This Ruling forms part of a wider piece of work on private pregnancy ultrasound scans, identified for investigation, following intelligence gathered by the ASA.

Ad description

A website for London Private Ultrasound,, a medical ultrasound service, seen in May 2022, featured a section titled “Pregnancy”, with text stating “London Private Ultrasound offers various Pregnancy Scans suitable for all stages of your pregnancy”, and with a drop-down menu that linked to web pages for various available scans, including a “Reassurance Scan (from 8-40 weeks)”. On the page with a description of the scan, text stated “Reassurance Scan (from 8 weeks) £100.00 … If you are looking for reassurance scan [sic] to reduce your parental anxiety and to confirm a normal progress of your pregnancy, book a reassurance Ultrasound scan [sic]. This [sic] is a suitable scan for parents to be if you would like to confirm a healthy pregnancy, if you have pain or bleeding, or if you cannot feel the baby’s movements. This scan is not routinely offered in NHS but at LPU we offer you a reassurance scan to provide you a piece [sic] of mind about the health of your baby and your pregnancy”.

Further text with questions and answers in collapsible sections included “What is Reassurance Scan? This is an optional 2D ultrasound scan, which can be performed for the couples who have any concerns about their pregnancy or unborn child” and “What information can the Reassurance Scan provide? During your appointment, we will address all your concerns and questions. Your baby’s heartbeat, movements, and structural development will be assessed during the scan. We can also determine the cause of any symptoms such as pain and bleeding”.


The ASA challenged whether the ad misleadingly represented the extent to which a pregnancy scan from eight weeks could assess the “health” of an embryo and provide “reassurance” to expectant parents.


Ultrasound London Ltd t/a London Private Ultrasound (LPU) said that the advertised “Reassurance scan” (8-40 weeks) assessed the date of the pregnancy, the position of the embryo (known as the site), the number of embryos, the presence of a heartbeat and the general state of a pregnancy, and was compliant with the industry standard. They said that medically speaking the scan involved the same procedure as their “Early pregnancy scan” (6-11 weeks). However, the key difference between the two scans was that the Reassurance scan allocated more time for the patient to discuss any concerns and anxieties about their pregnancy.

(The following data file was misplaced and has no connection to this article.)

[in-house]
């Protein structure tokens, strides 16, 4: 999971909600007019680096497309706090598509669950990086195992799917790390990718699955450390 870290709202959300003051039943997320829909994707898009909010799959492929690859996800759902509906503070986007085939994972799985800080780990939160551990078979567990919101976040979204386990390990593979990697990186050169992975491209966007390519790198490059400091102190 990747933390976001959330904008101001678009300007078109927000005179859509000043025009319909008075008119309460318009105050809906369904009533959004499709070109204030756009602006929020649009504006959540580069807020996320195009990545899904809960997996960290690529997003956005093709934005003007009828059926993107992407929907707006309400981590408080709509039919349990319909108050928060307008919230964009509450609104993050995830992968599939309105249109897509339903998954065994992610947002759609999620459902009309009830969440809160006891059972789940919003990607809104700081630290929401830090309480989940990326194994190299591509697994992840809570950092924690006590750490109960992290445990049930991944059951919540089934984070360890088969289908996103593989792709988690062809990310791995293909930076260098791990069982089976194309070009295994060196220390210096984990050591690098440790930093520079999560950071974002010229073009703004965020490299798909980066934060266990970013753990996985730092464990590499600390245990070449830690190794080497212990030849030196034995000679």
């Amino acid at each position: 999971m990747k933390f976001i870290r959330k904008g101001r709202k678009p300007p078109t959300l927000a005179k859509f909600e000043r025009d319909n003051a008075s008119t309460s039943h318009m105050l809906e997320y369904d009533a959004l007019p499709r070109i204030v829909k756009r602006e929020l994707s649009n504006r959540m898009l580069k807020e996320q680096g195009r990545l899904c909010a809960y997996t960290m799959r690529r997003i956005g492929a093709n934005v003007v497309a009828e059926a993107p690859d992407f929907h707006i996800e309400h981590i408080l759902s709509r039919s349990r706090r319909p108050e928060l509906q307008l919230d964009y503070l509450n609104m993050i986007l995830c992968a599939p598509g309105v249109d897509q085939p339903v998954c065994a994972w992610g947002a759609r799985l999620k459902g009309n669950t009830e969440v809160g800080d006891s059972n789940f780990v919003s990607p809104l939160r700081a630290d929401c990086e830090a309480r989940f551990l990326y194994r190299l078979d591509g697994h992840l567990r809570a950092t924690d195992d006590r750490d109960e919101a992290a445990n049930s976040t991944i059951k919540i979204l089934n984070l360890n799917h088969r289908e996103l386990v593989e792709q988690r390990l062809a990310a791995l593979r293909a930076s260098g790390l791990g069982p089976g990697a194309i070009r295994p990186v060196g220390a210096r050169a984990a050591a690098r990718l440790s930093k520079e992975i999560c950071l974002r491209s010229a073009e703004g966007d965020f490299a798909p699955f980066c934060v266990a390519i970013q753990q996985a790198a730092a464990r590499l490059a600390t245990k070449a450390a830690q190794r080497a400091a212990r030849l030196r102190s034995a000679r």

LPU said they understood that pregnancy was a stressful time, so they offered that option for the extended consultation to service users to give them peace of mind by allocating time to focus on their concerns. They said that helped as such concerns or any distress could often be eased simply by talking to a medical professional. They said they also understood that some patients were more confident and did not need this additional time to discuss their worries in detail, and therefore the Early pregnancy scan they provided was another option to provide the key details of the pregnancy.

LPU said their ad was never intended to suggest that the Reassurance Scan provided extra medical information to the patient, but rather to address any concerns that the patient may have. They added that the Early scan was priced at £80 while the Reassurance was £100 due to the longer time frame. Furthermore, the £100 was a lower price than later scans in the second and third trimester such as the Anomaly Scan, as the Reassurance Scan was less detailed than those. They said they also explained to patients what they did in each scan to ensure that was fully understood.

LPU also said they had immediately removed the listing for the Reassurance Scan from their website.



The ASA considered that consumers’ knowledge would vary in terms of what they might expect from an ultrasound scan from eight weeks, and the extent of information about the health of their unborn baby that might be provided, but that those considering a private scan for reassurance were potentially more likely to be anxious or vulnerable if they had concerns about their pregnancy, for a range of possible reasons.